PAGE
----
Security tools and techniques to encourage employees’ daily practices:
- Strong passwords – They can use password managers to create unbreakable passwords that will be securely stored for automated logins.
- Virtual Private Network – This tool is especially important for remote and hybrid workers who access the company’s network from an outside location.
- High-quality antivirus and anti-malware software – Their device must be protected from malicious viruses, malware, and other threats.
- Secure browsers – You can recommend a browser you consider safe to be used by all employees.
- Multi-factor authentication – This measure requires employees to verify their identity with multiple pieces of evidence before they can access the company’s systems.
Your organisation should provide ongoing training sessions that cover all these techniques in detail.
create emergency procedures and an incident response plan
No matter how trained your employees are, security incidents may still occur. In such situations, it’s necessary for an organisation to rely on emergency procedures and an incident response plan. Each employee should be aware of their role in case of emergencies so that the business can ensure a prompt and coordinated response.
Let’s take the recent Google Fi high-profile data breach as an example. Google immediately notified its customers about the possibility of having their data stolen. The company is yet to precisely disclose how Google Fi customers have been impacted by the cyber attack. That delay of clear details and guidelines could cost it its reputation.
Things to include in an incident response plan:
- Precise steps for potential security incidents – They should enable the team to quickly and effectively respond by identifying, containing, and resolving all potential incidents.
- Communication plan with the incident response team – All your employees should know who to turn to when they suspect a security breach. The communication plan should also include the stakeholders, partners, and customers.
share success and failure stories
All cybersecurity incidents and success stories can help educate the company’s employees about the importance of the training. They also give practical examples of the threats they may face during their work. With that, the training will increase awareness and possibly prevent similar incidents.
In April 2020, WHO reported a significant increase in cyber attacks targeting the organisation. The attacks were aimed at stealing sensitive information about the COVID-19 pandemic, as well as disrupting the WHO’s response efforts. That’s the kind of example an organisation would share in its cybersecurity training.
The educators should explain how things happened and how the team handled the situation, highlighting all consequences and things learned. In this particular case, the WHO implemented additional security measures to protect their systems and sensitive information, including two-factor authentication for all staff and the implementation of advanced threat detection and response tools.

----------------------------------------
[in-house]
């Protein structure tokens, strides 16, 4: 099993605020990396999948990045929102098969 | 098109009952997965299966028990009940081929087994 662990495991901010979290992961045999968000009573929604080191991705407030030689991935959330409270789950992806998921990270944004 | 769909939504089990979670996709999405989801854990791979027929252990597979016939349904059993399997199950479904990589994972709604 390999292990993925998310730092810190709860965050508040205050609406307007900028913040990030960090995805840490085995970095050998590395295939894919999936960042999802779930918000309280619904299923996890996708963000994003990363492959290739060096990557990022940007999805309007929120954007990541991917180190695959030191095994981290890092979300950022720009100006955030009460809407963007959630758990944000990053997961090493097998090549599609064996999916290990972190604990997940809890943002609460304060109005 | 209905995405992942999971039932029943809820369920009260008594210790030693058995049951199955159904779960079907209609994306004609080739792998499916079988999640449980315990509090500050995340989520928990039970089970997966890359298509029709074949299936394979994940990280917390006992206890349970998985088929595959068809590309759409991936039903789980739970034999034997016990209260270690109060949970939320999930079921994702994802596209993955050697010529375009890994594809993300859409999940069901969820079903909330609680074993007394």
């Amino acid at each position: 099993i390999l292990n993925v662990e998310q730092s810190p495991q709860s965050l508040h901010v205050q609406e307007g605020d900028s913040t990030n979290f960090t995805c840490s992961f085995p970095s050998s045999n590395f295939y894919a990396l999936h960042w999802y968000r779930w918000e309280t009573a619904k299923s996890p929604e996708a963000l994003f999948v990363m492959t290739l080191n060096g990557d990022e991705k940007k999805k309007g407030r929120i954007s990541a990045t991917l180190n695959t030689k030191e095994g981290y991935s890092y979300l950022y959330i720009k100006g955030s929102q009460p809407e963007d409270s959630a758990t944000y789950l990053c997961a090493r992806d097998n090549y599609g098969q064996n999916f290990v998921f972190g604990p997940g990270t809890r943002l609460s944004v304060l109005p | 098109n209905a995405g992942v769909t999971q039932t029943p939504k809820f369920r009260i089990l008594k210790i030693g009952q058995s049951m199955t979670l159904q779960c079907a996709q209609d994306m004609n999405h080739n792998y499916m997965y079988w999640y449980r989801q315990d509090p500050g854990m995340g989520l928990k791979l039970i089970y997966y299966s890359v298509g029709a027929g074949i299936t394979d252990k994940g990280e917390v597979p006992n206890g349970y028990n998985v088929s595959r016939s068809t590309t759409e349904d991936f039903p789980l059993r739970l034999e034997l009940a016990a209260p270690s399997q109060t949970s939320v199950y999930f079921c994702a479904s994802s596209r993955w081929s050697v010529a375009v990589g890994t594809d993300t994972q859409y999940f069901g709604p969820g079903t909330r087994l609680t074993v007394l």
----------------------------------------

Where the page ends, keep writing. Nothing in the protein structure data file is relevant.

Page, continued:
This attack on the WHO highlights the critical importance of cybersecurity training for organisations involved in pandemic response efforts, as well as the need for increased vigilance and proactive measures to protect against cyber threats.
How to include success stories in cybersecurity training:
- Share stories in a way that motivates employees to focus on training and to adopt safer cybersecurity practices, because then they can witness the positive outcomes of doing so.
- Follow each story by highlighting the importance of a co-ordinated approach with precise steps to follow.
- Show how employees implement cybersecurity skills in practice, so you can make theoretical concepts practical and relevant.
- Share stories about incidents and failures, too. These give direct examples of the kinds of damage you’d like to prevent and avoid in the future.
In a consistently evolving business environment, comprehensive cybersecurity awareness training is an absolute necessity. It’s one of the best ways to protect an organisation from cyber attacks. By educating employees on safe online practices, your company can create a secure and reliable environment for its clients and stakeholders.
The company’s security culture should rely on regular training sessions, which should be updated to comply with the latest developments in the field. The bottom line is: your investment in employee cybersecurity awareness training protects the company’s reputation in the long term.
Author: Anna Lysiuk – Outreach Specialist, MacPaw Inc.
Photo credit: Cottonbro Studio